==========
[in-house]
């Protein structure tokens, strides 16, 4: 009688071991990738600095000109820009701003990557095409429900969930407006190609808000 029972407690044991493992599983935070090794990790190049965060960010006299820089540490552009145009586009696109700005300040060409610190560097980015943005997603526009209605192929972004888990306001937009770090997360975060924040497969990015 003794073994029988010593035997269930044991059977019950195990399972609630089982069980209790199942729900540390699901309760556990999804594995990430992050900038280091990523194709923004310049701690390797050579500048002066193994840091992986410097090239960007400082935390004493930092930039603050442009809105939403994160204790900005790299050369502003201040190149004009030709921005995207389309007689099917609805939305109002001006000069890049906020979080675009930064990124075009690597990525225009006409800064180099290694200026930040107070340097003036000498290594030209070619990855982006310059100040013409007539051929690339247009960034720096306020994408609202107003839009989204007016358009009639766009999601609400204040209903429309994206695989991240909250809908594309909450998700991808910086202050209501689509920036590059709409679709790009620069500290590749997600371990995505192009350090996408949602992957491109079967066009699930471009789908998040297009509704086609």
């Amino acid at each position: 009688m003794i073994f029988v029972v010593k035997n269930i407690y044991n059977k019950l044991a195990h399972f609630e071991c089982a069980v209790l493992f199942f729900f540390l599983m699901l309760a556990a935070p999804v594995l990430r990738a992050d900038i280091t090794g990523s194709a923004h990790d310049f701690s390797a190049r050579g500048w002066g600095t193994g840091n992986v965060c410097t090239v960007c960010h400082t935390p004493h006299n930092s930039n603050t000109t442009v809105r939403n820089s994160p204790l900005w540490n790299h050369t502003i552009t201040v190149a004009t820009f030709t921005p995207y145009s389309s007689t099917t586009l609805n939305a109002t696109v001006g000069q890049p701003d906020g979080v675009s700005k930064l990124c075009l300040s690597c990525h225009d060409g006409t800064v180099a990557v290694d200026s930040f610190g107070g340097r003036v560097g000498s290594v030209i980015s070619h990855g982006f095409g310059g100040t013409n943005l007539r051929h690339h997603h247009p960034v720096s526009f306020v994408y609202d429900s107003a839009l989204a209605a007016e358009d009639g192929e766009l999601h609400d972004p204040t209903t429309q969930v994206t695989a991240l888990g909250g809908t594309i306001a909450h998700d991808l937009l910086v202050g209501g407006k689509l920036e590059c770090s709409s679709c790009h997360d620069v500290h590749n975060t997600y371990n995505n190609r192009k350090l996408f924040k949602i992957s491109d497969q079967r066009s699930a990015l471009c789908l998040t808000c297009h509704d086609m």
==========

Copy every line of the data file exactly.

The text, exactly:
[in-house]
């Protein structure tokens, strides 16, 4: 009688071991990738600095000109820009701003990557095409429900969930407006190609808000 029972407690044991493992599983935070090794990790190049965060960010006299820089540490552009145009586009696109700005300040060409610190560097980015943005997603526009209605192929972004888990306001937009770090997360975060924040497969990015 003794073994029988010593035997269930044991059977019950195990399972609630089982069980209790199942729900540390699901309760556990999804594995990430992050900038280091990523194709923004310049701690390797050579500048002066193994840091992986410097090239960007400082935390004493930092930039603050442009809105939403994160204790900005790299050369502003201040190149004009030709921005995207389309007689099917609805939305109002001006000069890049906020979080675009930064990124075009690597990525225009006409800064180099290694200026930040107070340097003036000498290594030209070619990855982006310059100040013409007539051929690339247009960034720096306020994408609202107003839009989204007016358009009639766009999601609400204040209903429309994206695989991240909250809908594309909450998700991808910086202050209501689509920036590059709409679709790009620069500290590749997600371990995505192009350090996408949602992957491109079967066009699930471009789908998040297009509704086609």
């Amino acid at each position: 009688m003794i073994f029988v029972v010593k035997n269930i407690y044991n059977k019950l044991a195990h399972f609630e071991c089982a069980v209790l493992f199942f729900f540390l599983m699901l309760a556990a935070p999804v594995l990430r990738a992050d900038i280091t090794g990523s194709a923004h990790d310049f701690s390797a190049r050579g500048w002066g600095t193994g840091n992986v965060c410097t090239v960007c960010h400082t935390p004493h006299n930092s930039n603050t000109t442009v809105r939403n820089s994160p204790l900005w540490n790299h050369t502003i552009t201040v190149a004009t820009f030709t921005p995207y145009s389309s007689t099917t586009l609805n939305a109002t696109v001006g000069q890049p701003d906020g979080v675009s700005k930064l990124c075009l300040s690597c990525h225009d060409g006409t800064v180099a990557v290694d200026s930040f610190g107070g340097r003036v560097g000498s290594v030209i980015s070619h990855g982006f095409g310059g100040t013409n943005l007539r051929h690339h997603h247009p960034v720096s526009f306020v994408y609202d429900s107003a839009l989204a209605a007016e358009d009639g192929e766009l999601h609400d972004p204040t209903t429309q969930v994206t695989a991240l888990g909250g809908t594309i306001a909450h998700d991808l937009l910086v202050g209501g407006k689509l920036e590059c770090s709409s679709c790009h997360d620069v500290h590749n975060t997600y371990n995505n190609r192009k350090l996408f924040k949602i992957s491109d497969q079967r066009s699930a990015l471009c789908l998040t808000c297009h509704d086609m």